The book investigates the morphology and phonology of the nominal domain in Tagbana of the Senufo group of Côte d’Ivoire. The nominal domain is the locus of a phenomenon called ‘alliterative concord’, a special kind of concord expressed by consonantal alliteration. All dependent morphemes of a head noun share articulatory features, which are realized on the onset of the first syllable of each morpheme. In this way, the articulatory features signal the class of the dependent morphemes. This volume also discusses the segment inventory and the syllable structure and describes the complex noun operations in the nominal domain. Distributed Morphology and Optimal Theory form the theoretical background of the empirical facts.
7 Compounding and complex noun formation
This chapter investigates complex nominal expressions in Fròʔò. I follow the Africanist tradition by calling different kinds of complex nominals ‘compounds’. Compounds or complex nouns can be considered to be a relation between two lexical categories, producing another by an implicit relationship between the constituents; see Chappell and McGregor (1989) and Guevara and Scalise (2009) among many others for similar views. Compounds can be seen as consisting of two (or more) lexemes or stems, one of them being the head, which are juxtaposed in a single word form or a word made by more than one root (Haspelmath & Sims 2010:190). From a larger perspective, such as the one taken in this chapter, nominal compounds can be endocentric, i.e. there is a unique semantic head inside the compound. An example of an endocentric compound in Fròʔò is the noun gũ̄-grɔ̄-ʔɔ̄ ‘tortoise shell’, where gũ̄ stands for ‘tortoise’ and grɔ̄-ʔɔ̄ stands for ‘shell’. Besides this kind of compound, Fròʔò also has exocentric compounds. In exocentric compounds, there is more than one semantic head, as in coordinative and appositive compounds; see for instance Bauer (1998) or Bisetto and Scalise (1999) for this distinction. Each constituent is its own head and none of theme is the head of the compound. For example, in Fròʔò, nã̀dò ‘yam’ and kwɔ̀ ‘salt’ combined produce nã̀dò-kwɔ̀ ‘potato’, a noun for which the meaning does not imply any of the compound elements.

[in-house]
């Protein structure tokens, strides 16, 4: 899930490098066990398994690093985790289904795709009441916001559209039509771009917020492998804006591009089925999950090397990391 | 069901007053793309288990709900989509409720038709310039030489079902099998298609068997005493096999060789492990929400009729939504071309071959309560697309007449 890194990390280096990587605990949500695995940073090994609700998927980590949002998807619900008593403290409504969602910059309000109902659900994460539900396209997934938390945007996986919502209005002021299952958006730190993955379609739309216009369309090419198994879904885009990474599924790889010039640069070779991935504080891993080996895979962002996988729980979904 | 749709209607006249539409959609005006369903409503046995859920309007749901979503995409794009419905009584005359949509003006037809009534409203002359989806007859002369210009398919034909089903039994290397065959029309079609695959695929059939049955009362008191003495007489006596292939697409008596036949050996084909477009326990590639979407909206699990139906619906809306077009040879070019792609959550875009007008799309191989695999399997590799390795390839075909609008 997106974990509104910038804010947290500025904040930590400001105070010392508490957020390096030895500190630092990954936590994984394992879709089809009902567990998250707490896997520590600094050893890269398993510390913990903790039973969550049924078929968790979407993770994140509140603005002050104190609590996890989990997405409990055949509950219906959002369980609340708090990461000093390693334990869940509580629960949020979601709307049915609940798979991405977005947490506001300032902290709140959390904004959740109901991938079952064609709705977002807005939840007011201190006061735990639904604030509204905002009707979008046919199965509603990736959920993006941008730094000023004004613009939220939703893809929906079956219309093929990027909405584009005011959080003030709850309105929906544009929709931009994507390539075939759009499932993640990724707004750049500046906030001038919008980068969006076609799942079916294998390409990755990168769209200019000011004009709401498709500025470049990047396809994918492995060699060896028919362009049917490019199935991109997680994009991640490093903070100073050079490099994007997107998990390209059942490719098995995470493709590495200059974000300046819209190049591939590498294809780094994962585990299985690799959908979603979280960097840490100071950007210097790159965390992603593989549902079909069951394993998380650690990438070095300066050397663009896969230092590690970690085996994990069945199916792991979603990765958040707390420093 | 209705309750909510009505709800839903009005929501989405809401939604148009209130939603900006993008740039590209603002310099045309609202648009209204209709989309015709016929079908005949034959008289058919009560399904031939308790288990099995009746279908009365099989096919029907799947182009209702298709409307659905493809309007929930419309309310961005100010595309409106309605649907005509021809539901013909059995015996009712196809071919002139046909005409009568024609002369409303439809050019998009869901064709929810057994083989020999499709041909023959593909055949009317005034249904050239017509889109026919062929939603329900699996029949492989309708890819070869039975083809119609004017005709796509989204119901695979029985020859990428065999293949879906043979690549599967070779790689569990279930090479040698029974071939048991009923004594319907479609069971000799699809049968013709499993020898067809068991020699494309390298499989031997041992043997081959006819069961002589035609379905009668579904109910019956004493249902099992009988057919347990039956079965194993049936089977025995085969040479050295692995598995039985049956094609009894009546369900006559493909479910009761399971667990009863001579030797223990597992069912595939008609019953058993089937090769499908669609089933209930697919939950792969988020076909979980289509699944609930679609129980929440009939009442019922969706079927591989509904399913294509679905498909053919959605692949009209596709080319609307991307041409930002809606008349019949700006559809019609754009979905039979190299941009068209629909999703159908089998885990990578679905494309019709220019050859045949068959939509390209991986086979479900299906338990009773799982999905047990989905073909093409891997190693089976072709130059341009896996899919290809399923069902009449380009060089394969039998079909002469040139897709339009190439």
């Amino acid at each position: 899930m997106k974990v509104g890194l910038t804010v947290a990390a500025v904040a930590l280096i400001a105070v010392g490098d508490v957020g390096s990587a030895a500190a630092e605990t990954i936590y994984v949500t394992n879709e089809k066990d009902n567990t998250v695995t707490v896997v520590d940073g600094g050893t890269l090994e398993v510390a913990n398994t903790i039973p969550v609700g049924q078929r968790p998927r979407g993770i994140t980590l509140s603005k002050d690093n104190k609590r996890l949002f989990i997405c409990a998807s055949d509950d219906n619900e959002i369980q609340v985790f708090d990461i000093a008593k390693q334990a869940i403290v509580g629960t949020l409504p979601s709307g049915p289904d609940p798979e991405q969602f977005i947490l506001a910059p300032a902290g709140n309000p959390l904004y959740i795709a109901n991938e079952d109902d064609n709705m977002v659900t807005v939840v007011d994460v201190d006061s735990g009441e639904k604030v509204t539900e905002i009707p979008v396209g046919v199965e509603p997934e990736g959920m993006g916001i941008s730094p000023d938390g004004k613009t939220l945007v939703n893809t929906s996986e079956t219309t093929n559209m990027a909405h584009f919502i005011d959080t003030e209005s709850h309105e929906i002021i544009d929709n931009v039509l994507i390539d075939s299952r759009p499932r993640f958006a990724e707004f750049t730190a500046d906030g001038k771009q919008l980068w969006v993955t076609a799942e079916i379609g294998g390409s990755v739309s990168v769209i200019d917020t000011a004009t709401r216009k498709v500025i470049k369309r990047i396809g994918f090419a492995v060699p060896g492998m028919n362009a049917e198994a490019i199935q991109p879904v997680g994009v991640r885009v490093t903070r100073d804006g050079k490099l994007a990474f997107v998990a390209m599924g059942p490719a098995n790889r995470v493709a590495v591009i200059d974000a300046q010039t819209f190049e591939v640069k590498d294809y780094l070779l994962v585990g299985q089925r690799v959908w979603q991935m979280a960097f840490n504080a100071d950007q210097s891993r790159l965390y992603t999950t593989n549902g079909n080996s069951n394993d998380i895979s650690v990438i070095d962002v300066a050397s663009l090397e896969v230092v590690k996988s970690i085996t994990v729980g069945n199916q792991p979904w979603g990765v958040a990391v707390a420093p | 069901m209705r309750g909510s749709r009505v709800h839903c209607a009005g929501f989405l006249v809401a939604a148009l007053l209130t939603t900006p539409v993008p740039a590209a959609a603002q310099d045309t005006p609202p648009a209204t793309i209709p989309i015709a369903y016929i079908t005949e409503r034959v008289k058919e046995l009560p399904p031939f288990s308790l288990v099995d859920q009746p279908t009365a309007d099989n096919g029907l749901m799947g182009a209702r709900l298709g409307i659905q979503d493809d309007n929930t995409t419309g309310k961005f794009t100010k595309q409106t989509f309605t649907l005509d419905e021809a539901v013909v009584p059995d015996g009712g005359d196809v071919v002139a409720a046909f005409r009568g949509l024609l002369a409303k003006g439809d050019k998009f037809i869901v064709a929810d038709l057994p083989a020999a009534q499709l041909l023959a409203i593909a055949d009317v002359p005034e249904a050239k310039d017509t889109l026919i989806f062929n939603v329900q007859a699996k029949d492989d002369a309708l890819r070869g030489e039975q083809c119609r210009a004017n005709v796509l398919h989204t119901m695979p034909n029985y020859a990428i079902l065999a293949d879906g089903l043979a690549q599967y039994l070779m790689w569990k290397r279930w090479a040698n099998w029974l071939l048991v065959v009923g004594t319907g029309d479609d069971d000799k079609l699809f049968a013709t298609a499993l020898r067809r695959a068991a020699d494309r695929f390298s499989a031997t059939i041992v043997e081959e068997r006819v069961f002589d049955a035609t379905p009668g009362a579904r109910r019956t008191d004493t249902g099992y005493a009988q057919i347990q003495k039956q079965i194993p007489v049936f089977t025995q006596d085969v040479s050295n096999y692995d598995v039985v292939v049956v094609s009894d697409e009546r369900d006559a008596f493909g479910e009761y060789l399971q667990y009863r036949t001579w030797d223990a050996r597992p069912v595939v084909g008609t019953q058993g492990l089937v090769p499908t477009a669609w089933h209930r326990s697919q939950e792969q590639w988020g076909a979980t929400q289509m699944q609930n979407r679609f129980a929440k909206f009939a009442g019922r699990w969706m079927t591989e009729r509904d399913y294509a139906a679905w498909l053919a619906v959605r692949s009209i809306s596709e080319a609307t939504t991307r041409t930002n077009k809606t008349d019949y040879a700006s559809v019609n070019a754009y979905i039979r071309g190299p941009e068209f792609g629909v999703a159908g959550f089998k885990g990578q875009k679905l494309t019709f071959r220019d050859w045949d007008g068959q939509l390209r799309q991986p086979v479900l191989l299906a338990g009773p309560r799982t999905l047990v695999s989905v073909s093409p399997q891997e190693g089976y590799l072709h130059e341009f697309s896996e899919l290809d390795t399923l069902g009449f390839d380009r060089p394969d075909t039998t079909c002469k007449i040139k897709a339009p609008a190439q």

At least three kinds of...
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